We also had a bunch of pygmy rattlers in our area. They weren't all that dangerous since they were rather tiny and didn't pack much of a punch. I figure the only way they could bite me was if I was being stupid enough to go probing around in the scrubs bare handed (which I wasn't) But they were very hard to see unless I was looking for them. I have stepped on a few and could feel them whacking the hell out of my boot in protest.
But in your situation OW, I suspect the Ohio politicos are attempting to extend some professional courtesy. And I have to ask; just how would anyone know if you quietly killed one with a stout forked stick. Snakes don't talk...especially dead ones.
Good to hear your bud is rebounding and back in the game.
The dad memories are tough. Mine left this earth 20 years ago this coming week.
He was a big Native American history buff and loved Indian tradition and ceremony. He kept a leather neck pouch with some sacred items in it. 20 years ago I cached it in a hole in a cliff high on a ridge overlooking Montana's Gallatin Valley, while hunting blue grouse - 1997.
My dad is gone and so is the dog I had back then.
Next weekend I plan to go back up to that spot and visit, along with my current wire faced girl, and hunt some blues.
Joined: 17 Mar 2017
Location: Endless Mountains of Pa
Lost my Grandpa in 1969 and my Dad back in 1984, even now they walk the woods with me each and every time I am out with our current dogs. The dogs we had back then were Weimars, Small Munsterlanders and Ryman Setters. Wish I could turn back the clock for the incredible Grouse hunting with my Grandfather, Father and those dogs. Have fun visiting your Dad and hunting your Blues. Life is short live it to the fullest.
My younger girl and I headed up the mountain this AM to visit my Dad and hopefully see a few blues. Got on top and some birds immediately blasted off out of range over the abyss of the canyon - as those of you who hunt Blue Grouse surely have experienced - no shots. Literally just arrived at my Dad's spot, my girl got birdy - up go four blues. We teamed up to put one of 'em in the vest. Truth is really more interesting than fiction. A morning I'll never forget.............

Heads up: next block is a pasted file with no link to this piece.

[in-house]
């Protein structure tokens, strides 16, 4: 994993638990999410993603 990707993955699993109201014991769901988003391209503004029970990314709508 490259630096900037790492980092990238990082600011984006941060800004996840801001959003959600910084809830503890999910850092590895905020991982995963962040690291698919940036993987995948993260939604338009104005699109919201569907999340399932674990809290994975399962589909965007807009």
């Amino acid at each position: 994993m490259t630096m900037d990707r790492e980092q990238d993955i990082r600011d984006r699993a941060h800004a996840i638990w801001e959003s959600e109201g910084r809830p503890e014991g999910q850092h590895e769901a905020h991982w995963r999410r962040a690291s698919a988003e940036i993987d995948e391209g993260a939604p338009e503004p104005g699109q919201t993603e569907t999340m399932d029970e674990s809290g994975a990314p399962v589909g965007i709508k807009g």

Thanks folks. I have been away for the whole month, Rusty has been with me. We went up near the Canada border to visit a cherished friend who probably won't see many more hunting seasons. We hunted sandhill cranes and huns mostly. Honestly the best time I ever spent up there.
We figured out a few things and finally achieved the impossible: consistently decoying cranes. I wish I would have taken the open choked 16 ga. Lefever and some #2 steel! The Fox 16 did good on huns and what few sharp tails that were available.
A quick stop for a few days in southwest North Dakota revealed the worst pheasant numbers I have seen, even compared to the devastation after the great blizzards of the late 90's. Rusty did his job though and really saved my butt by finding the few birds there. A group with 4 GSP's worked the same area and never turned a bird, so Rusty is indeed up to snuff.
I will post some pics later when I have time, minnow harvest is on right now and I'm headed back out the door.
_________________ Only catch snowflakes on your tongue AFTER the birds fly south for the winter...